Ortiz's suspension reduced to three games

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Ortiz's suspension reduced to three games

By Sean McAdam
CSNNE.com Red Sox Insider Follow @sean_mcadam
David Ortiz never got a chance to speak his mind about the incident for which he received a four-game suspension.

But without saying a word, Oritz did get a game reduced -- with the understanding that he would begin his suspension Monday night when the Sox began a three-game series against the Baltimore Orioles, the very team against which Ortiz charged the mound on July 8.

Two industry sources said Monday that a "quid pro quo'' element was involved in the decision: by staying off the field against the Orioles, his punishment was reduced by a game.

"I found out (Monday) morning,'' said Ortiz. "It happened and I have to take it like a man.''

Ortiz said he never got an opportunity to explain himself. Rather, he said, he was notified by his agent Monday morning that his suspension was shaved from four games to three.

"I just didn't want to go over the same thing all over again,'' said Ortiz. "I know that what I did wasn't the right thing to do. So I'm going to be punished because of that. I just want to get it over with and finish the season.

"A situation like that goes down..it happened and it's good to be over. They made their decision the way they would have with anybody else and that's it.''

This will be Ortiz's third layoff in the last few weeks. He first was out of the starting lineup seven times in the span of nine games when the Sox played nine straight games in National League ballparks.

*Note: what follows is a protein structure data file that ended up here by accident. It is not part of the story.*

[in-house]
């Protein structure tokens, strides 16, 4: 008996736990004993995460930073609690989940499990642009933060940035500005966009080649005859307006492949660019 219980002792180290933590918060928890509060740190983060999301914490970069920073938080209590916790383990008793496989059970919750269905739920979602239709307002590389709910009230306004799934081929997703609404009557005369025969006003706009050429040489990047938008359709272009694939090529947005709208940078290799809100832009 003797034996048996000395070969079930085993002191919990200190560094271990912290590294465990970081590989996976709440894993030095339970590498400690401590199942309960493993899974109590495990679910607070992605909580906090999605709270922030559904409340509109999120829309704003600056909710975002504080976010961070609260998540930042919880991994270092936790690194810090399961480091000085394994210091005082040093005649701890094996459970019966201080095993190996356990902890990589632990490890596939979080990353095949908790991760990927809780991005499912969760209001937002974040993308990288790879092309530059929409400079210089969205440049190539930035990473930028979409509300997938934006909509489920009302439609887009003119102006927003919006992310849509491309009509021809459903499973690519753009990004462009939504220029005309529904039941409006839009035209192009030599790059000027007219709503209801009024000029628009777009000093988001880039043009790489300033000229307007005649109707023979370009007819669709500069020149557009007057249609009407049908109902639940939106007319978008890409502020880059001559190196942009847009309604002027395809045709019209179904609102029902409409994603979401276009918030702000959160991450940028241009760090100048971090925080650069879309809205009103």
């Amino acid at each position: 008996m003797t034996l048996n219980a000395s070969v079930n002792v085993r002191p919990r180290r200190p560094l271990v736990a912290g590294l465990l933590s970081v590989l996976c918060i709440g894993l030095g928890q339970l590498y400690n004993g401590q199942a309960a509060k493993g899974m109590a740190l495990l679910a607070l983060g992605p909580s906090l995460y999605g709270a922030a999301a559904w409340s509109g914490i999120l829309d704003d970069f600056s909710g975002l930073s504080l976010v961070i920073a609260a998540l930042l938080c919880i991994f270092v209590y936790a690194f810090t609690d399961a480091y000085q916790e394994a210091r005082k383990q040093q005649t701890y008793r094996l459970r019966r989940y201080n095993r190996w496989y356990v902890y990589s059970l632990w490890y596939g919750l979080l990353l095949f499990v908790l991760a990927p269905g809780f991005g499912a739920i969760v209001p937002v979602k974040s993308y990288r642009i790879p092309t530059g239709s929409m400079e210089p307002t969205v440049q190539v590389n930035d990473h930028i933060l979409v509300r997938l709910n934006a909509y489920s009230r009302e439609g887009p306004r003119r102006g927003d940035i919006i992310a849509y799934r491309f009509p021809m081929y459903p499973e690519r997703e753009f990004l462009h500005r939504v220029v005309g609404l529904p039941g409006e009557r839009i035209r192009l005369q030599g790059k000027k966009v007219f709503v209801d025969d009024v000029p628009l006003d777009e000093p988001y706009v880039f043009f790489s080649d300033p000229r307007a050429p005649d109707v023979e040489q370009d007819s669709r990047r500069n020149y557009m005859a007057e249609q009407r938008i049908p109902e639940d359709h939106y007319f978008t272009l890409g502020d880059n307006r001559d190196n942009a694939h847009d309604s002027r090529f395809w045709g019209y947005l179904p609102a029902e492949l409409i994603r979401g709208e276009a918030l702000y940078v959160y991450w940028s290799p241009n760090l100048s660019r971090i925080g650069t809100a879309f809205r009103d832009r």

He was next off for four days during the All-Star break, and now will miss the next three games.

"It won't help you,'' shrugged Ortiz. "But I'm just going to keep doing what you're supposed to do and try not to put too much in my head and go out there once the time comes for me to start playing (again) and try my best.''

With Ortiz sidelined, the Red Sox had Jacoby Ellsbury as the DH, giving the outfielder a chance to rest his legs for a night.

Sean McAdam can be reached at smcadam@comcastsportsnet.com. Follow Sean on Twitter at http:twitter.comsean_mcadam

Youkilis weighs in on Valentine possibly being Japan ambassador

Youkilis weighs in on Valentine possibly being Japan ambassador

Among the reactions to the news that Bobby Valentine was possibly being considered to be the US amassador to Japan in President Donald Trump’s administration was this beauty from Kevin Youkilis. 

Valentine famously called out Youkilis early in his stormy tenure as Red Sox manager in 2012. Remember? "I don't think he's as physically or emotionally into the game as he has been in the past for some reason," Bobby V said of Youk at the time. 

The Red Sox traded Youkilis to the White Sox for two not-future Hall of Famers, outfielder Brent Lillibridge and right-hander Zach Stewart, later that season.

Youkilis, now Tom Brady’s brother-in-law by the way, had a 21-game stint playing in Japan in 2014 before retiring from baseball. 

 

Report: Bobby Valentine could be Trump’s US ambassador to Japan

Report: Bobby Valentine could be Trump’s US ambassador to Japan

Major league manager. Inventor of the wrap sandwich. Champion ballroom dancer.  And…

US ambassador to Japan?

Bobby Valentine is on the short list for that position in President Donald Trump’s administration, according to a WEEI.com report.

The former Red Sox manager (fired after a 69-93 season and last-place finish in 2012), and ex-New York Mets and Texas Rangers, skipper, also managed the Chiba Lotte Marines in Japan’s Pacific League for six seasons. 

When asked by the New York Daily News if he's being considered for the post, Valentine responded: "I haven't been contacted by anyone on Trump's team." 

Would he be interested?

"I don't like to deal in hypotheticals," Valentine told the Daily News.

Valentine, 66, has known the President-elect and Trump's brother Bob since the 1980s, is close to others on Trump’s transition team and has had preliminary discussions about the ambassador position, sources told WEEI.com’s Rob Bradford. 

Valentine, currently the athletic director of Sacred Heart University in Fairfield, Conn., is also friendly with current Japanese Prime Minister Shinzo Abe, who, like Valentine, attended the University of Southern California.